When you go to the library to study, you might not expect an empowerment fashion show to be going on in the middle of the library. However, that’s just what happened here at Rod Library when Annette Lynch’s Dress and Human Behavior class hosted Un[dress] the Stigma, an empowerment fashion show.
Although you might not expect a fashion show in a library, librarian Angela Pratesi explains that this is a central part of what libraries do.
“Libraries are knowledge and culture centers. We collect information about a wide variety of topics. We collect things, we share things. And in the arts, so much of what we’re doing is sharing. And I think that sharing learning is really important. So having students bring the work that they’re creating and the skills that those objects show into the library is just a natural thing that we should be doing. It’s a natural extension of what libraries do: collecting knowledge, but also sharing the creation of knowledge.”
Professor Lynch assigned her students to create a "pop-up" fashion show centered on a specific theme. The students split into small groups, each working to understand the stigmas surrounding a particular group of people. They then worked to find ways to push the boundaries of dress to empower their assigned group. The result was a unique opportunity for these students to draw attention to the stigmas surrounding groups such as the homeless, business professionals, and sexual assault victims.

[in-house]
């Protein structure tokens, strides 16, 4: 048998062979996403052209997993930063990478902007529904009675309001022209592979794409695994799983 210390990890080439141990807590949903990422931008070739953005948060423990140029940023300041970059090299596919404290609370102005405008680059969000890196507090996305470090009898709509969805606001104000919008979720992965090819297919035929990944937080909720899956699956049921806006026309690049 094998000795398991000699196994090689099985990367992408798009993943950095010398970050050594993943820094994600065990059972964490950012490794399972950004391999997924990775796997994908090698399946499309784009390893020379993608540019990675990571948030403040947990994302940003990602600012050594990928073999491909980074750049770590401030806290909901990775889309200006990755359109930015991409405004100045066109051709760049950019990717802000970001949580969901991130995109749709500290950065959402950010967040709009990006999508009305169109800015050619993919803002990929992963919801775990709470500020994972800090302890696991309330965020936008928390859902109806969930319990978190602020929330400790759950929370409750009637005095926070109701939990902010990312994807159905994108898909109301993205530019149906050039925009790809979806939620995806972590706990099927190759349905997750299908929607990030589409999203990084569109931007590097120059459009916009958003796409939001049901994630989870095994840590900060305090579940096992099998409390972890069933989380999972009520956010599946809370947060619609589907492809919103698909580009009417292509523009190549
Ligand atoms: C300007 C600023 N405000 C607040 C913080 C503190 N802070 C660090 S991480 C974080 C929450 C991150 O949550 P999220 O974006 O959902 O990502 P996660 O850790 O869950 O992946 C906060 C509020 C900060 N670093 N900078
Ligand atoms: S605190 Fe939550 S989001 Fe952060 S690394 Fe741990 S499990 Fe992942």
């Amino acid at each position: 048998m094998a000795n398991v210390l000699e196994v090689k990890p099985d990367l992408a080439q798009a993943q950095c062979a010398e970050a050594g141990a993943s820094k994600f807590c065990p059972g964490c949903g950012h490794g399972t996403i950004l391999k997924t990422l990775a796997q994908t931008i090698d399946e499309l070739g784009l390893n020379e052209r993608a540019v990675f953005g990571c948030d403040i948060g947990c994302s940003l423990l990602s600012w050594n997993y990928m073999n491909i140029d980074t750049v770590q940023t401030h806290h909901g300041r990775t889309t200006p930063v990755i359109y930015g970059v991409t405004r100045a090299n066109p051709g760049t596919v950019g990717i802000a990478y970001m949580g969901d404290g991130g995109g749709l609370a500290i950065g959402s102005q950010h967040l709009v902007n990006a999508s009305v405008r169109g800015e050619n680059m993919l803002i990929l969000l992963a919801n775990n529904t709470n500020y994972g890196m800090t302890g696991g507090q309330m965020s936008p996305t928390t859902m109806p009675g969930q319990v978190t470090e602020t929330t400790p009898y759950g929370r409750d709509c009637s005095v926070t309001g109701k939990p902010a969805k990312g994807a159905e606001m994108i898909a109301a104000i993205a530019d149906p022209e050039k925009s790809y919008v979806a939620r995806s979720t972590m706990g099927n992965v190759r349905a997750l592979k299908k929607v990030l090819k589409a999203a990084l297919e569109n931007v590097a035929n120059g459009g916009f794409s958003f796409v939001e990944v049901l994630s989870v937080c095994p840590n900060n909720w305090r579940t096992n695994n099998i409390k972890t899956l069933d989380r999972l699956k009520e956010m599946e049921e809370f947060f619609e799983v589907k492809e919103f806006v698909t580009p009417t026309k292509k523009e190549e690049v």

Hosting the fashion show in the library allowed students to reach an audience who would not typically attend a fashion show. The show’s audience consisted of people who came specifically to watch the show, passersby, as well as students and faculty utilizing the library. The serendipity of the show allowed the audience and the class to not only push the boundaries of what dress can mean, but also push the boundaries of what can happen in a library.
Learning beyond the classroom
The fashion show allowed for a unique experience for the audience but also gave the students a unique learning opportunity. Rod Library strives to give students the opportunity to learn in collaborative ways, providing real-world skills that typical lectures may not. Students were able to have access to the Makerspace where they created the outfits worn in the show. The students also met with a librarian to discuss what they would need to put together a fashion show and were supported by the library staff to carry out this vision.
Angela Pratesi, fine & performing arts librarian & assistant professor, Rod Library
“The students provided much more content because we were doing it in a non-traditional space. They could take an ownership role at every stage. I’m facilitating the process. I’m not doing everything for them.”
Hannah Gregor, junior political communication major, UNI
“Angela was instrumental in putting the project together. Any librarian at UNI would go out of their way to help you succeed.”
By collaborating with the library, these students were able to be a part of every step of the planning and execution process. As a result, the students gained job transferrable skills they will carry with them into the professional field.